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PTI’s Flagship Sehat Card Faces Uncertain Future

Empaneled private hospitals blame delayed payments, unsustainable pricing mechanism for decision to withdraw from program

by Sumeera Riaz

P.M. Khan  inaugurates health card facility for all residents of Lahore division on Dec. 31, 2021. Photo courtesy PID

Complaining of delayed payments for medical treatments, as well as uncertainty over the new government’s commitment to the initiative, private hospitals across Pakistan have quietly stopped treating patients availing the former regime’s flagship Sehat Insaf Card, even as authorities insist all empaneled hospitals must continue to accept the health insurance scheme.

The Pakistan Tehreek-e-Insaf (PTI)-led government launched the Sehat Insaf Card in Khyber-Pakhtunkhwa in 2020, allowing every family in the province to avail medical treatment worth up to Rs. 1 million free-of-cost. Hailing its success among the public, authorities subsequently extended it to Punjab and Islamabad and announced it would also be available to residents of Gilgit-Baltistan, Pakistan-administered Kashmir, and Balochistan—areas under the PTI’s control. Prior to its ouster, the government had said it would soon extend it to Sindh as well, even though the provincial government led by the Pakistan Peoples Party has repeatedly voiced concern over its sustainability.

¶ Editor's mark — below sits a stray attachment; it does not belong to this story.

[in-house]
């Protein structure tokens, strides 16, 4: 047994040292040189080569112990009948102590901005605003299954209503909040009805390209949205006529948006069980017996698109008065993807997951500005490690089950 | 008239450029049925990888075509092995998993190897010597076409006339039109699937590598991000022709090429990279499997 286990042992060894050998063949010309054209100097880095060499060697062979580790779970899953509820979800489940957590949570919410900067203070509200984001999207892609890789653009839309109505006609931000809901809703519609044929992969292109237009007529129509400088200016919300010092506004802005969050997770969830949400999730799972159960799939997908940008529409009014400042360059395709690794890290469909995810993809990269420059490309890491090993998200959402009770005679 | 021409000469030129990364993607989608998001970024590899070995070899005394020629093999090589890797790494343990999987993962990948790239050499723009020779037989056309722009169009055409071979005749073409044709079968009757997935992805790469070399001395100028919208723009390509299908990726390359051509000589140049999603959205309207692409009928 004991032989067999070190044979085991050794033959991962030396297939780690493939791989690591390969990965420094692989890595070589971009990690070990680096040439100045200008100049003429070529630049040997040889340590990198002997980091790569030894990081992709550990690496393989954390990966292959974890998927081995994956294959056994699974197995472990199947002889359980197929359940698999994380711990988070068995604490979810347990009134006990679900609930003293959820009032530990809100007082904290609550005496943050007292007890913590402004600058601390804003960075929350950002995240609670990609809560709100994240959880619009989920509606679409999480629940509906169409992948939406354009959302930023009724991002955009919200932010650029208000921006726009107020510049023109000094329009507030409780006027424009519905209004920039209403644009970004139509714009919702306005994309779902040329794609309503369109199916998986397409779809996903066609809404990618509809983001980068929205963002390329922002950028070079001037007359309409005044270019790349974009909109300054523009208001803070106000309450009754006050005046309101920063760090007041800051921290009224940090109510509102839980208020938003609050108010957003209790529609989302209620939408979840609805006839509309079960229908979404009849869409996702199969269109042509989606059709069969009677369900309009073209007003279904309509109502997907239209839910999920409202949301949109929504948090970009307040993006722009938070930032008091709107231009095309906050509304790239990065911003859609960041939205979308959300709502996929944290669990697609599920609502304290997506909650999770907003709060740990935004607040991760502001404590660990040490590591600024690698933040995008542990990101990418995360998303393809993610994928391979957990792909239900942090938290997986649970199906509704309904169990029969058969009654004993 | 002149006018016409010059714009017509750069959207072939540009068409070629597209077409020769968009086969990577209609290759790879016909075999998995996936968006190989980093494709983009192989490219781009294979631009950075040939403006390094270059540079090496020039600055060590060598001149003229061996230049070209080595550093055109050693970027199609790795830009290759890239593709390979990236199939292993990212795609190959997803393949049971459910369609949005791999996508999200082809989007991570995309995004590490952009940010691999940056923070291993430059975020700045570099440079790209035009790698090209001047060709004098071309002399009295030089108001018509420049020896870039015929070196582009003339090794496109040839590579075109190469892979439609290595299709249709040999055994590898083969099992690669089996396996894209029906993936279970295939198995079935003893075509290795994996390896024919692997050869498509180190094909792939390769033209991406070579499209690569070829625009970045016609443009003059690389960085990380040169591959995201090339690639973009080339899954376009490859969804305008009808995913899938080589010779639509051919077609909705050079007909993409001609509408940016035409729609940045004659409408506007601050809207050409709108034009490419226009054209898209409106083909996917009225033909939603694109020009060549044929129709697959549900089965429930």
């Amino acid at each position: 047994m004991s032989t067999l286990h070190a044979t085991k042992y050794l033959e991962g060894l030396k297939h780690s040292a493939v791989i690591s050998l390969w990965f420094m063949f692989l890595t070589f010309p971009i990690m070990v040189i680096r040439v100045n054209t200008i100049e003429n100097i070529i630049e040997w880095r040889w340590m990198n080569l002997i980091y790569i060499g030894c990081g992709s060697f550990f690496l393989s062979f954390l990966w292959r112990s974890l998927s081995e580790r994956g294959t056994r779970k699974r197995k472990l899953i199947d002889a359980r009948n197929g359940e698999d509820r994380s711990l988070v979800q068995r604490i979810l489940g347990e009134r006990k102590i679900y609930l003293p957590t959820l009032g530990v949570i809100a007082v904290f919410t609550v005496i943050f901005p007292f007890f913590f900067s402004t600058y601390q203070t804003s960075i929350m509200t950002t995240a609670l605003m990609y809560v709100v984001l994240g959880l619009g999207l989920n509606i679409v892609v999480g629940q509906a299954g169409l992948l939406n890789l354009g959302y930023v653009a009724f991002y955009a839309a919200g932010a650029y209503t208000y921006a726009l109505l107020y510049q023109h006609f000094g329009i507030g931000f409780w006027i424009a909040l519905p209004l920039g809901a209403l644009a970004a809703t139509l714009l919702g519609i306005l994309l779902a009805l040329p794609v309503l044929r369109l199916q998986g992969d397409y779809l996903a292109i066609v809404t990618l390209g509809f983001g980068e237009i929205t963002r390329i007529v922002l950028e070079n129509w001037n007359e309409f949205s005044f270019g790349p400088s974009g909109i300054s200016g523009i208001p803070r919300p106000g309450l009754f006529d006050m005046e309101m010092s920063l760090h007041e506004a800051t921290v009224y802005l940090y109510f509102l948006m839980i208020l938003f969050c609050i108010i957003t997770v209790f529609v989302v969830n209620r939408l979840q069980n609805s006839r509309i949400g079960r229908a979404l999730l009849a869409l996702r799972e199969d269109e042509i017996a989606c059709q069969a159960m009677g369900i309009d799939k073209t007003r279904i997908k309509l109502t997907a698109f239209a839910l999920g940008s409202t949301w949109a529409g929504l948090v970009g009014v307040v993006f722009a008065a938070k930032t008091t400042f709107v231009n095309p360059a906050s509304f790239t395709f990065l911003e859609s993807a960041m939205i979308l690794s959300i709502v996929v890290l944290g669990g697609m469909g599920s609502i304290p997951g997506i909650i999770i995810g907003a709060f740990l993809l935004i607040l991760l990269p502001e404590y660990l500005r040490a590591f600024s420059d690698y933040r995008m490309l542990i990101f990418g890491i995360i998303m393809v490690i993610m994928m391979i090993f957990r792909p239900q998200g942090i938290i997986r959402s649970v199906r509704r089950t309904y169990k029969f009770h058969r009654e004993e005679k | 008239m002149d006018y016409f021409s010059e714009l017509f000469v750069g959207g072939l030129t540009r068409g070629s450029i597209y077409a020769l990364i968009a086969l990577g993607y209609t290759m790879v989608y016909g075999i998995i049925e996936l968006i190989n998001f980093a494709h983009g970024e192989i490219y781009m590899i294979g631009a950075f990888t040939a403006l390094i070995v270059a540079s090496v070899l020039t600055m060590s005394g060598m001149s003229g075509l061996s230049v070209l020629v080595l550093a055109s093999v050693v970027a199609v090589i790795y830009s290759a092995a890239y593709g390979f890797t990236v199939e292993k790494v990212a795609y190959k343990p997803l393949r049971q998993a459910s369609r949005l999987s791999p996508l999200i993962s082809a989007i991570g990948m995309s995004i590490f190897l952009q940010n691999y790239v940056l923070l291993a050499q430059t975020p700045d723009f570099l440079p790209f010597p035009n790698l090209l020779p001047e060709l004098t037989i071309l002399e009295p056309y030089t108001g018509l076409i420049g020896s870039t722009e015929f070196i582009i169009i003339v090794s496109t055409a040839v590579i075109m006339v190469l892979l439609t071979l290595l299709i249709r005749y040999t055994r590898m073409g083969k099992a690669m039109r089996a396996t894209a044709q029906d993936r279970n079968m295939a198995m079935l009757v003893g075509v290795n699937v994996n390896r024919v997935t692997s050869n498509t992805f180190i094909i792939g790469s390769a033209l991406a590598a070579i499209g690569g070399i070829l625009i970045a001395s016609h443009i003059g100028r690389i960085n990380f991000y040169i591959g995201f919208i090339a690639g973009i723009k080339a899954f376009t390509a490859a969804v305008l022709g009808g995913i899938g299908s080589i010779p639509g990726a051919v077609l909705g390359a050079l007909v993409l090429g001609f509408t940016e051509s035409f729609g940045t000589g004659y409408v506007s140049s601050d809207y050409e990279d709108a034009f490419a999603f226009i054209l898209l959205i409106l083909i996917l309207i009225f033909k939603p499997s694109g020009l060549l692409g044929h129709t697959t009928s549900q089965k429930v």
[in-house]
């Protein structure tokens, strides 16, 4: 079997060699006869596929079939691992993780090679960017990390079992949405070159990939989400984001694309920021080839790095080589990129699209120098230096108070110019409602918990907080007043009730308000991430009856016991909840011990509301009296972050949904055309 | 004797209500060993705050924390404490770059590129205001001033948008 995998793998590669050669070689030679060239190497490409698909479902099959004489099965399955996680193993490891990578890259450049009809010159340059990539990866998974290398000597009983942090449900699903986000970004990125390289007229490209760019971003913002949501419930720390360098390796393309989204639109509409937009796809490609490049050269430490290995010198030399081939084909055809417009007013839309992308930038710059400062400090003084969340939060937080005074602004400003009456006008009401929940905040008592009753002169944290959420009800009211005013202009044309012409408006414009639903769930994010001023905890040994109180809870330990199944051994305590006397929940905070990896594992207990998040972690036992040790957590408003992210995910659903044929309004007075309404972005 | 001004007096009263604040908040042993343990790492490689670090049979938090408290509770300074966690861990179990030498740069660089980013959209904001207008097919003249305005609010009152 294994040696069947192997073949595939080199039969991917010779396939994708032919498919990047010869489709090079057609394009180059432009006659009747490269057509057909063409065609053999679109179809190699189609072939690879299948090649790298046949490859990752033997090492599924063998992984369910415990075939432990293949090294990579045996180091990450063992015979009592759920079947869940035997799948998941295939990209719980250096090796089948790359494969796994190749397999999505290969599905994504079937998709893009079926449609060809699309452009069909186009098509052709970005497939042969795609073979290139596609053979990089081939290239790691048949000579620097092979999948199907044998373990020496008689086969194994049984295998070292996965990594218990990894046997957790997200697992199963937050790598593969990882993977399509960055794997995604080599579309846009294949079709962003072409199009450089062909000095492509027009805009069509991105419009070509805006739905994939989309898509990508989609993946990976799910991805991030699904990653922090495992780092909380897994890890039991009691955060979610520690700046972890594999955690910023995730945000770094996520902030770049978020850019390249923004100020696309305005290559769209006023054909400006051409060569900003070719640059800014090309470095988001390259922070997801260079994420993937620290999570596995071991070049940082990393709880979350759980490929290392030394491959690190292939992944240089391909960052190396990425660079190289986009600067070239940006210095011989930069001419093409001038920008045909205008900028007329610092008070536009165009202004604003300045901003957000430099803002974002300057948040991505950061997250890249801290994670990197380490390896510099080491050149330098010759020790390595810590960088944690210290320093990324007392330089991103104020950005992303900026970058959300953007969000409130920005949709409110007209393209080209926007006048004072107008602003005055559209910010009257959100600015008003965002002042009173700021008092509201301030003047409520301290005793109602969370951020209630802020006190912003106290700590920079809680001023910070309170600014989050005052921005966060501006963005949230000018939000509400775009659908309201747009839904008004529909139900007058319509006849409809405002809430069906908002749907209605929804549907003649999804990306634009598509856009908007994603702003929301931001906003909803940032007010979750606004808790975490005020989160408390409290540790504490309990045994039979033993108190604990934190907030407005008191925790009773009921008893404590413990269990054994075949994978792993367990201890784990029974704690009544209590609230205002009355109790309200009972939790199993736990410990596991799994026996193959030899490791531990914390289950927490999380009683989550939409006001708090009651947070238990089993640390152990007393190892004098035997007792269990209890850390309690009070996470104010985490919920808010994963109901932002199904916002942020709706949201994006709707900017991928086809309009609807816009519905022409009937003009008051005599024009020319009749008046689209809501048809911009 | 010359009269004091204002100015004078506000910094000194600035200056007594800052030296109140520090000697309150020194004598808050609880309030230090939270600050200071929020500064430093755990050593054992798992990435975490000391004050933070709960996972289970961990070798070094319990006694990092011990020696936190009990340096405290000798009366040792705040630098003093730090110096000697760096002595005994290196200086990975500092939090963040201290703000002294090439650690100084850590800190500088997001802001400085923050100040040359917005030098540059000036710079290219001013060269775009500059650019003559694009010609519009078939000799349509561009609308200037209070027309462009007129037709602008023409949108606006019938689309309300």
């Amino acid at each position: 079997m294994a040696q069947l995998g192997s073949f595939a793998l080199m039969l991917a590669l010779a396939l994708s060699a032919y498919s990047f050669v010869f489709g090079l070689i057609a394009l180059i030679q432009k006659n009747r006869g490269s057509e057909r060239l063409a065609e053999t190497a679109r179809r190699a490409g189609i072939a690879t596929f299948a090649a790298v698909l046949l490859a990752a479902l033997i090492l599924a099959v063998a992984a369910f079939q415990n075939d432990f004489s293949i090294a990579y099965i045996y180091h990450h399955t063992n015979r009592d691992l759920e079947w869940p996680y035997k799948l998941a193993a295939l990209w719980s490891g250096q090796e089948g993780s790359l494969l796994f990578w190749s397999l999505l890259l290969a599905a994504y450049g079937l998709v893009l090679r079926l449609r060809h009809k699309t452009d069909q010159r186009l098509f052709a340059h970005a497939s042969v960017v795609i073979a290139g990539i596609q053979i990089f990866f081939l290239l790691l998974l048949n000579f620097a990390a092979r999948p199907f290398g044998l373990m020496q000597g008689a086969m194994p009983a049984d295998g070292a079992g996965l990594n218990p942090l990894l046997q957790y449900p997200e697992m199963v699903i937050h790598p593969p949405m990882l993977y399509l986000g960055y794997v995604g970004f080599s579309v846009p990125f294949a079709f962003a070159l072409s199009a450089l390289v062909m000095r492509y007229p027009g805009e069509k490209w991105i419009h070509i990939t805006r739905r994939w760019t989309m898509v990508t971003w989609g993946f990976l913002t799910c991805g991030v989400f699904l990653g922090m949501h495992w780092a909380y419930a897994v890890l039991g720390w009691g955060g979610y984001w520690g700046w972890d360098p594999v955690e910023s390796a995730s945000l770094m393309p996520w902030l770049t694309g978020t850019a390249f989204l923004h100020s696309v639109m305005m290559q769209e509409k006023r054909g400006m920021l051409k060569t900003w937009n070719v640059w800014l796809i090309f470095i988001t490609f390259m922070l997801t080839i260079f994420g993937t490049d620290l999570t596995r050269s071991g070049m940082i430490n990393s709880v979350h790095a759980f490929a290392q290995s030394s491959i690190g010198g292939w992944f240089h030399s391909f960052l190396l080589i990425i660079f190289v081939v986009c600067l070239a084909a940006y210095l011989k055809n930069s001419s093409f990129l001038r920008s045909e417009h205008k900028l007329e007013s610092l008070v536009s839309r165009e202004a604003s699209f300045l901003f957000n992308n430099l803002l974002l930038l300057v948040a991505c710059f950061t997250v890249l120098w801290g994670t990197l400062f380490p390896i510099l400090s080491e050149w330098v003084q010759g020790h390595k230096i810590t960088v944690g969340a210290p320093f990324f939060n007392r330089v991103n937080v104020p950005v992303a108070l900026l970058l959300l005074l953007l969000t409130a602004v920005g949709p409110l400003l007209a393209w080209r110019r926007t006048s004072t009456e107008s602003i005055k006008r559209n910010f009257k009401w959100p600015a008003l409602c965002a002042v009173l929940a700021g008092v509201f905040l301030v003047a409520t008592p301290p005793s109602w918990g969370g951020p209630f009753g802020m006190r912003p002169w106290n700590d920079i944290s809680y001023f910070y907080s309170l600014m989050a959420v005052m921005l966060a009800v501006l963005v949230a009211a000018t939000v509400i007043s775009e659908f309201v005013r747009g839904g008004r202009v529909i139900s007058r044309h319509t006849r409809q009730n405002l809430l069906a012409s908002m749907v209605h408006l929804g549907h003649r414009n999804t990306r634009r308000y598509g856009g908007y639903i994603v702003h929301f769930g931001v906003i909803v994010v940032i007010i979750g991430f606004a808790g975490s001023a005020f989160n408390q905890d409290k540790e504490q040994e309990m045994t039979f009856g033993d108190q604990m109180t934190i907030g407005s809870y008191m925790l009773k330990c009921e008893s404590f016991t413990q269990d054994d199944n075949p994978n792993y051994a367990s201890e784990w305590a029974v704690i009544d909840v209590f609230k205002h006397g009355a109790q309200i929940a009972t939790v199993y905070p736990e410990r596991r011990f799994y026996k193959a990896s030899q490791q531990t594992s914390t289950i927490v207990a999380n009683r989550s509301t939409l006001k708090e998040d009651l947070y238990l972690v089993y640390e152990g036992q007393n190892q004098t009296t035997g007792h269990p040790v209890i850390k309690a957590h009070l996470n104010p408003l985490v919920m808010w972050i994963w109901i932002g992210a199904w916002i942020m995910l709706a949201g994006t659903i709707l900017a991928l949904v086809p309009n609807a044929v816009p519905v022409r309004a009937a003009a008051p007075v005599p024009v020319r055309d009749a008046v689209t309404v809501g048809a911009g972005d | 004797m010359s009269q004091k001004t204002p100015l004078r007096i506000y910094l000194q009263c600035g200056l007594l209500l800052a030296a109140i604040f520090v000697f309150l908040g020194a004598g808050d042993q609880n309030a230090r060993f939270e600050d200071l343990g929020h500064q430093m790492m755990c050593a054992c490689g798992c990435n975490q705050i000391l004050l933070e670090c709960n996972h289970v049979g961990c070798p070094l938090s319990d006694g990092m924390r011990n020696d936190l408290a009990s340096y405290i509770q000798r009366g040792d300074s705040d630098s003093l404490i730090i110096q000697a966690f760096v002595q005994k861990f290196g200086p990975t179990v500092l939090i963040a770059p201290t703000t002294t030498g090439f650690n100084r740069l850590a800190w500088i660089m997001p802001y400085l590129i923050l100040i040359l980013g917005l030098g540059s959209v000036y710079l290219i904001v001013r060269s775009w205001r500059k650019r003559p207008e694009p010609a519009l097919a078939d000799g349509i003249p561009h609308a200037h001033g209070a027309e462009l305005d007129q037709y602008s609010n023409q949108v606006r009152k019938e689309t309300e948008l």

According to official statistics available with Newsweek, from Jan. 1, 2022 till April 8, 2022, 419,181 patients availed health cards for admission to various hospitals across Punjab against claims of Rs. 8,497,838,788. Of these, 121,017 admissions were in public hospitals with claims of Rs. 2,285,831,676, while 298,084 admissions were to private hospitals against claims of Rs. 6,212,007,112.